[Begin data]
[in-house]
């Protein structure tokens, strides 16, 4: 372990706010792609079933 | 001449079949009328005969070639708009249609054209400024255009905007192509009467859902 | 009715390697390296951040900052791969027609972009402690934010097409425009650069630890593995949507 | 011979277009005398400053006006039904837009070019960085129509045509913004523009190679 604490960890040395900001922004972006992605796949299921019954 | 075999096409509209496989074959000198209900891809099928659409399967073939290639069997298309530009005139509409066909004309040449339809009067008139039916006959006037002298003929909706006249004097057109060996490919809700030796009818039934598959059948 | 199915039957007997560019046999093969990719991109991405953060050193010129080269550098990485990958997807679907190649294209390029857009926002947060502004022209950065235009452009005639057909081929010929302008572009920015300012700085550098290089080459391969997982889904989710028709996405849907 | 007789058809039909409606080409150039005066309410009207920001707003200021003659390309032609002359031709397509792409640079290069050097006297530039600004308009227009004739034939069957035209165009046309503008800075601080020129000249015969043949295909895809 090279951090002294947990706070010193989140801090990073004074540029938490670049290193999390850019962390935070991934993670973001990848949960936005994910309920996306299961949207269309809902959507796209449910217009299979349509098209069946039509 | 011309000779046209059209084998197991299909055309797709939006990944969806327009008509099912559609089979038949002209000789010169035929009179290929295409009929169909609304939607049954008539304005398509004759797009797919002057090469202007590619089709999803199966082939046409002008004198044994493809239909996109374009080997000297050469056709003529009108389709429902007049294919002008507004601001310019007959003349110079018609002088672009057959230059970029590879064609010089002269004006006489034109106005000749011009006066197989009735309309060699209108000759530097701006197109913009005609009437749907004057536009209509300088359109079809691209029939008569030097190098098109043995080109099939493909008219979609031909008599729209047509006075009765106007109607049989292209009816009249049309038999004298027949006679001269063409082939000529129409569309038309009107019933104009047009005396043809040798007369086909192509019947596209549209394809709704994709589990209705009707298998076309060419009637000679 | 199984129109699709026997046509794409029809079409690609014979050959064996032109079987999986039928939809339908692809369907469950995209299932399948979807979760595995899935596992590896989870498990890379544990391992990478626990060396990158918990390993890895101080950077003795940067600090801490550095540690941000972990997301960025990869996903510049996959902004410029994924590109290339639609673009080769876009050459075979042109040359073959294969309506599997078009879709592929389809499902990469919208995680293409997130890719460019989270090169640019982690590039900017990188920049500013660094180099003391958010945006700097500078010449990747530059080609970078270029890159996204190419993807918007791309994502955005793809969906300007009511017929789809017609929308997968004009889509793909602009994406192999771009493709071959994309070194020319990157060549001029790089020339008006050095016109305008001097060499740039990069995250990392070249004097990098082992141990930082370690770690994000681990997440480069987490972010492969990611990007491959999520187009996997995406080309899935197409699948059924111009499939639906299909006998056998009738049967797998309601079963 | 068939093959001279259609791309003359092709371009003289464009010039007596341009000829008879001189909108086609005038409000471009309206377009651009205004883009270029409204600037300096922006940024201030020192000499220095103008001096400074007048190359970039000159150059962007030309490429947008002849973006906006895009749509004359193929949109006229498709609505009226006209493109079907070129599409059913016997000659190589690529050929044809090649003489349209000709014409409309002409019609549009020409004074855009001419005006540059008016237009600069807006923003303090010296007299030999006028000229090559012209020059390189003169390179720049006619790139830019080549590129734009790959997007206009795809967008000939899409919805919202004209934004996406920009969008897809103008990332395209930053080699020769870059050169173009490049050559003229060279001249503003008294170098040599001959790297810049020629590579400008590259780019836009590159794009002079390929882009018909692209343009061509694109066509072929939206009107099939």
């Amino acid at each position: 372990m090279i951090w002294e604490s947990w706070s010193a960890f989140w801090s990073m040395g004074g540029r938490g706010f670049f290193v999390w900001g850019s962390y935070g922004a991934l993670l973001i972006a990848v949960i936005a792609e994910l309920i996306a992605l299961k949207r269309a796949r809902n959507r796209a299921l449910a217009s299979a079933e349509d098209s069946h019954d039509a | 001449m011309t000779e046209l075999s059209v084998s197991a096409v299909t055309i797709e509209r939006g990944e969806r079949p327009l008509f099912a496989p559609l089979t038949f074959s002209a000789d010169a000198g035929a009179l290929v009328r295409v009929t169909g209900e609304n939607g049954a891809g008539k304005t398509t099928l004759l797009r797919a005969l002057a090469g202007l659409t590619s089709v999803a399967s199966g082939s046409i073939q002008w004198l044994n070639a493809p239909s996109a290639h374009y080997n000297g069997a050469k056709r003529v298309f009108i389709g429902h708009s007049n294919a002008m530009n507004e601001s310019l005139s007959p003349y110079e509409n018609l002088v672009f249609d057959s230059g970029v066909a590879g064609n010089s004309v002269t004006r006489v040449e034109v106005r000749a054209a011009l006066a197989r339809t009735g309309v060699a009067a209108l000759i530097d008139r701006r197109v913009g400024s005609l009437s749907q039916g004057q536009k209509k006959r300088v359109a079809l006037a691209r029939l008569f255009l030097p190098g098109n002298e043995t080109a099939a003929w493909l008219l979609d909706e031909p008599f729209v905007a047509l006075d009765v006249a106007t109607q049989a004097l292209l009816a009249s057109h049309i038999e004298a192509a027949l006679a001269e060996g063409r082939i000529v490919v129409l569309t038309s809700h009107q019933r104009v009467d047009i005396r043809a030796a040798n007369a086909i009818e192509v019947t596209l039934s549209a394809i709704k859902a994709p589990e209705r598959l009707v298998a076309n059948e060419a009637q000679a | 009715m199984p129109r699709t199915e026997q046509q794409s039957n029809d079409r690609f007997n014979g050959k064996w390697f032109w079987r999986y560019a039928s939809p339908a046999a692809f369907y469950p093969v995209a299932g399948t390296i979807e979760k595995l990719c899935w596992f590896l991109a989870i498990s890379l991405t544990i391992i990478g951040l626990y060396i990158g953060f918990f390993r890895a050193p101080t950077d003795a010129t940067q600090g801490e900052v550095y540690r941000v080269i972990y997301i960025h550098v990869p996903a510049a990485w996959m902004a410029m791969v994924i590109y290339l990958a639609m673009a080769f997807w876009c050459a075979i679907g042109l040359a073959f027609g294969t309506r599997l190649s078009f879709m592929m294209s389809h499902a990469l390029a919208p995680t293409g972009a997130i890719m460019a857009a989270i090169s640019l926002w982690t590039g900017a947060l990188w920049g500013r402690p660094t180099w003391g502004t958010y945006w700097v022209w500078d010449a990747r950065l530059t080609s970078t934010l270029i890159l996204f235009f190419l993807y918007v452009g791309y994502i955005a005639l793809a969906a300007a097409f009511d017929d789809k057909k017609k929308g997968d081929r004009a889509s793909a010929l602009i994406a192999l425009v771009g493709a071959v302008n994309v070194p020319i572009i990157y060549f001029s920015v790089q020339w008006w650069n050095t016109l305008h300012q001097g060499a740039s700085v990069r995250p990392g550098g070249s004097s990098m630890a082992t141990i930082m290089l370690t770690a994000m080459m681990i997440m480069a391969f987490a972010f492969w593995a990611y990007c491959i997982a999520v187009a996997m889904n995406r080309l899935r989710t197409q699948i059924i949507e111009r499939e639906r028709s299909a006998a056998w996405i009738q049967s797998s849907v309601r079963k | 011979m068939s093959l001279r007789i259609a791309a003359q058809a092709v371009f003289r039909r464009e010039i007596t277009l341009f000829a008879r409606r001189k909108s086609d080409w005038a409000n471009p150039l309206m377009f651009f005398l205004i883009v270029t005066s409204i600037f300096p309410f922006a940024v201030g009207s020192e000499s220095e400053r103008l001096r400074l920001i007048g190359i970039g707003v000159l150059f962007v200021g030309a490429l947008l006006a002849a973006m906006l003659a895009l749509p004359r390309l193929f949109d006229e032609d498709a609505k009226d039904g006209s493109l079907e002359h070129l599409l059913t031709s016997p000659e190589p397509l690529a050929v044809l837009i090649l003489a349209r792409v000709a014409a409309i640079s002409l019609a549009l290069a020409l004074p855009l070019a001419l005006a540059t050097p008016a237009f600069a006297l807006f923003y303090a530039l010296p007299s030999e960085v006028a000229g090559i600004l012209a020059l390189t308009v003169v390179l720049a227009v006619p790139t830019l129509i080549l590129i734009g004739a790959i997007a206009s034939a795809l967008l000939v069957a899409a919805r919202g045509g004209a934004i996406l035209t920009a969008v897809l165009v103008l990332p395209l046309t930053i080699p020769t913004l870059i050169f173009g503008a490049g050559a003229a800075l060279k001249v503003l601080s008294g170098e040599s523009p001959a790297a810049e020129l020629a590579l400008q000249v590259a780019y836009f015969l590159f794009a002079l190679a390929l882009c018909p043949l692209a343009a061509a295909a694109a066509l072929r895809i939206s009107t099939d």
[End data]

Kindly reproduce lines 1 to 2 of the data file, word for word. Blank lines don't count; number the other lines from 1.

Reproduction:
[in-house]
């Protein structure tokens, strides 16, 4: 372990706010792609079933 | 001449079949009328005969070639708009249609054209400024255009905007192509009467859902 | 009715390697390296951040900052791969027609972009402690934010097409425009650069630890593995949507 | 011979277009005398400053006006039904837009070019960085129509045509913004523009190679 604490960890040395900001922004972006992605796949299921019954 | 075999096409509209496989074959000198209900891809099928659409399967073939290639069997298309530009005139509409066909004309040449339809009067008139039916006959006037002298003929909706006249004097057109060996490919809700030796009818039934598959059948 | 199915039957007997560019046999093969990719991109991405953060050193010129080269550098990485990958997807679907190649294209390029857009926002947060502004022209950065235009452009005639057909081929010929302008572009920015300012700085550098290089080459391969997982889904989710028709996405849907 | 007789058809039909409606080409150039005066309410009207920001707003200021003659390309032609002359031709397509792409640079290069050097006297530039600004308009227009004739034939069957035209165009046309503008800075601080020129000249015969043949295909895809 090279951090002294947990706070010193989140801090990073004074540029938490670049290193999390850019962390935070991934993670973001990848949960936005994910309920996306299961949207269309809902959507796209449910217009299979349509098209069946039509 | 011309000779046209059209084998197991299909055309797709939006990944969806327009008509099912559609089979038949002209000789010169035929009179290929295409009929169909609304939607049954008539304005398509004759797009797919002057090469202007590619089709999803199966082939046409002008004198044994493809239909996109374009080997000297050469056709003529009108389709429902007049294919002008507004601001310019007959003349110079018609002088672009057959230059970029590879064609010089002269004006006489034109106005000749011009006066197989009735309309060699209108000759530097701006197109913009005609009437749907004057536009209509300088359109079809691209029939008569030097190098098109043995080109099939493909008219979609031909008599729209047509006075009765106007109607049989292209009816009249049309038999004298027949006679001269063409082939000529129409569309038309009107019933104009047009005396043809040798007369086909192509019947596209549209394809709704994709589990209705009707298998076309060419009637000679 | 199984129109699709026997046509794409029809079409690609014979050959064996032109079987999986039928939809339908692809369907469950995209299932399948979807979760595995899935596992590896989870498990890379544990391992990478626990060396990158918990390993890895101080950077003795940067600090801490550095540690941000972990997301960025990869996903510049996959902004410029994924590109290339639609673009080769876009050459075979042109040359073959294969309506599997078009879709592929389809499902990469919208995680293409997130890719460019989270090169640019982690590039900017990188920049500013660094180099003391958010945006700097500078010449990747530059080609970078270029890159996204190419993807918007791309994502955005793809969906300007009511017929789809017609929308997968004009889509793909602009994406192999771009493709071959994309070194020319990157060549001029790089020339008006050095016109305008001097060499740039990069995250990392070249004097990098082992141990930082370690770690994000681990997440480069987490972010492969990611990007491959999520187009996997995406080309899935197409699948059924111009499939639906299909006998056998009738049967797998309601079963 | 068939093959001279259609791309003359092709371009003289464009010039007596341009000829008879001189909108086609005038409000471009309206377009651009205004883009270029409204600037300096922006940024201030020192000499220095103008001096400074007048190359970039000159150059962007030309490429947008002849973006906006895009749509004359193929949109006229498709609505009226006209493109079907070129599409059913016997000659190589690529050929044809090649003489349209000709014409409309002409019609549009020409004074855009001419005006540059008016237009600069807006923003303090010296007299030999006028000229090559012209020059390189003169390179720049006619790139830019080549590129734009790959997007206009795809967008000939899409919805919202004209934004996406920009969008897809103008990332395209930053080699020769870059050169173009490049050559003229060279001249503003008294170098040599001959790297810049020629590579400008590259780019836009590159794009002079390929882009018909692209343009061509694109066509072929939206009107099939």